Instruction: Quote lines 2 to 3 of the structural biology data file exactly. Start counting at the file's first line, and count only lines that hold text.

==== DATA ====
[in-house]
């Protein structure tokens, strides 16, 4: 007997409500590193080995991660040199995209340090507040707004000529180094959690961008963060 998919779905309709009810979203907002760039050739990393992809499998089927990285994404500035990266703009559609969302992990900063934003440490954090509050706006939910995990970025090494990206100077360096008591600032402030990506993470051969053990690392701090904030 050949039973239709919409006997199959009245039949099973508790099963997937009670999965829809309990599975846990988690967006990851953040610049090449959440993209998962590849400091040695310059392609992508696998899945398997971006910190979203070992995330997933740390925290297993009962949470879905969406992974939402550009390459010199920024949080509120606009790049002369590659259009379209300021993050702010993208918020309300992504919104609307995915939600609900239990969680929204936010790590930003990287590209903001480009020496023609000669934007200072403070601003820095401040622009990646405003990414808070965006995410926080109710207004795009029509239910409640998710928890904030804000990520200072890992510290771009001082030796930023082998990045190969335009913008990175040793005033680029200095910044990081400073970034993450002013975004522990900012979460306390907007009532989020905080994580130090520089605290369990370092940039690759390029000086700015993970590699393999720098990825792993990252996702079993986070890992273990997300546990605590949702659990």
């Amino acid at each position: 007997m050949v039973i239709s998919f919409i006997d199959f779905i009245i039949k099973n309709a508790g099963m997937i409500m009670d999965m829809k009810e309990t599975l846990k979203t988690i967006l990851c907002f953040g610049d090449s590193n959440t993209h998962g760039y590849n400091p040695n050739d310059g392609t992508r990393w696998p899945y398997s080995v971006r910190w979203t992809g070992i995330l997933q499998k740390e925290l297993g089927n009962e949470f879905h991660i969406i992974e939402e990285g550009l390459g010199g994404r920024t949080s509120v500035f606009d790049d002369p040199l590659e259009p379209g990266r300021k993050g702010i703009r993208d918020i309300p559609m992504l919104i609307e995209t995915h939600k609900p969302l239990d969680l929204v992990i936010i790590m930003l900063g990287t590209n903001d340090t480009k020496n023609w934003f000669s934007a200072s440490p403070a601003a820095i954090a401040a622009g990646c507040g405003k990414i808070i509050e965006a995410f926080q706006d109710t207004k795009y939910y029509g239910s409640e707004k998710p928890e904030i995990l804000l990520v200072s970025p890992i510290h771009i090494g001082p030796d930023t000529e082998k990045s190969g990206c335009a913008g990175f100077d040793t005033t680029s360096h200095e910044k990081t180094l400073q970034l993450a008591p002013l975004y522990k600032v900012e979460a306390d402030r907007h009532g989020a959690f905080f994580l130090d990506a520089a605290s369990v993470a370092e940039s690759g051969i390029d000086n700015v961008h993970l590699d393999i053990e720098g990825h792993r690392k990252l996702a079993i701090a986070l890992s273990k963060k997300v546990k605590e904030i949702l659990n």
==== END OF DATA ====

């Protein structure tokens, strides 16, 4: 007997409500590193080995991660040199995209340090507040707004000529180094959690961008963060 998919779905309709009810979203907002760039050739990393992809499998089927990285994404500035990266703009559609969302992990900063934003440490954090509050706006939910995990970025090494990206100077360096008591600032402030990506993470051969053990690392701090904030 050949039973239709919409006997199959009245039949099973508790099963997937009670999965829809309990599975846990988690967006990851953040610049090449959440993209998962590849400091040695310059392609992508696998899945398997971006910190979203070992995330997933740390925290297993009962949470879905969406992974939402550009390459010199920024949080509120606009790049002369590659259009379209300021993050702010993208918020309300992504919104609307995915939600609900239990969680929204936010790590930003990287590209903001480009020496023609000669934007200072403070601003820095401040622009990646405003990414808070965006995410926080109710207004795009029509239910409640998710928890904030804000990520200072890992510290771009001082030796930023082998990045190969335009913008990175040793005033680029200095910044990081400073970034993450002013975004522990900012979460306390907007009532989020905080994580130090520089605290369990370092940039690759390029000086700015993970590699393999720098990825792993990252996702079993986070890992273990997300546990605590949702659990």
């Amino acid at each position: 007997m050949v039973i239709s998919f919409i006997d199959f779905i009245i039949k099973n309709a508790g099963m997937i409500m009670d999965m829809k009810e309990t599975l846990k979203t988690i967006l990851c907002f953040g610049d090449s590193n959440t993209h998962g760039y590849n400091p040695n050739d310059g392609t992508r990393w696998p899945y398997s080995v971006r910190w979203t992809g070992i995330l997933q499998k740390e925290l297993g089927n009962e949470f879905h991660i969406i992974e939402e990285g550009l390459g010199g994404r920024t949080s509120v500035f606009d790049d002369p040199l590659e259009p379209g990266r300021k993050g702010i703009r993208d918020i309300p559609m992504l919104i609307e995209t995915h939600k609900p969302l239990d969680l929204v992990i936010i790590m930003l900063g990287t590209n903001d340090t480009k020496n023609w934003f000669s934007a200072s440490p403070a601003a820095i954090a401040a622009g990646c507040g405003k990414i808070i509050e965006a995410f926080q706006d109710t207004k795009y939910y029509g239910s409640e707004k998710p928890e904030i995990l804000l990520v200072s970025p890992i510290h771009i090494g001082p030796d930023t000529e082998k990045s190969g990206c335009a913008g990175f100077d040793t005033t680029s360096h200095e910044k990081t180094l400073q970034l993450a008591p002013l975004y522990k600032v900012e979460a306390d402030r907007h009532g989020a959690f905080f994580l130090d990506a520089a605290s369990v993470a370092e940039s690759g051969i390029d000086n700015v961008h993970l590699d393999i053990e720098g990825h792993r690392k990252l996702a079993i701090a986070l890992s273990k963060k997300v546990k605590e904030i949702l659990n």